Atmospheric Circulation on the Red Planet

mars atmosphere

climate on marscredit: NASA

By Angela Zalucha, Research Scientist

Much of my work is about the atmosphere of Mars, and I use a computer to simulate its behavior. The computer solves physics equations under conditions appropriate for Mars – like the strength of the Sun, gravity, the composition of the atmosphere, and the elevation of the surface. Each time the computer solves these equations, it predicts the state of the atmosphere at one tiny increment of time in the future. Then it solves the equations again for this new state. This process is repeated many times, until the model atmosphere evolves into something we can use to learn about the real atmosphere.

hadley figure

I am interested in a particular circulation pattern, called the Hadley circulation, which occurs near the equator (on Mars, Earth, and most other planets). The Sun heats the air around the equator, and this air rises because hot air is less dense than cold air. It starts flowing towards the poles, since nature does not like to have large temperature differences within the atmosphere. As it flows away from the equator, it starts cooling by radiating its energy into space. Eventually, it becomes cold again and sinks, because cold air is less dense than warm air. The latitude at which it sinks depends on the planet; on Mars and Earth it is around 30 degrees latitude. The cold air sinks to the surface, and then flows back towards the equator again to mediate the temperature differences in the atmosphere. The air has then completed a loop around the atmosphere.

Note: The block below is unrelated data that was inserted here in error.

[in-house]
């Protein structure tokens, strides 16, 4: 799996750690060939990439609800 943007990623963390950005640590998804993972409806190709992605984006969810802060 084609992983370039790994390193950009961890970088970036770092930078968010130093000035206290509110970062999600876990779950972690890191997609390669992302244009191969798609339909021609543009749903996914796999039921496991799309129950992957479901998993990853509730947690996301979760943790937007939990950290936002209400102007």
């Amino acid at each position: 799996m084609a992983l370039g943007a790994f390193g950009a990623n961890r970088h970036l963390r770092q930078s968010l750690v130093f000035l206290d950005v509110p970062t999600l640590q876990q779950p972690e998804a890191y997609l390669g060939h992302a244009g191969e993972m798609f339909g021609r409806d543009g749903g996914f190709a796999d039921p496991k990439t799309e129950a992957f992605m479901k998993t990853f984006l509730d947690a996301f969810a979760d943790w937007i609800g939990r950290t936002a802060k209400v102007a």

It turns out that the elevation of the surface of Mars is kind of strange. On Earth, there are some mountains, but otherwise the surface is pretty flat, especially because of the vast amount of ocean. Mars does not have a liquid ocean. Also, the southern pole of Mars has a relatively high elevation, which slopes downwards towards the north pole, and this slope affects the circulation of the atmosphere. I am studying how the slope affects the Hadley circulation described above. So far we’ve learned that the slope has a tendency to move the boundary between the cells upslope (in this case, southward).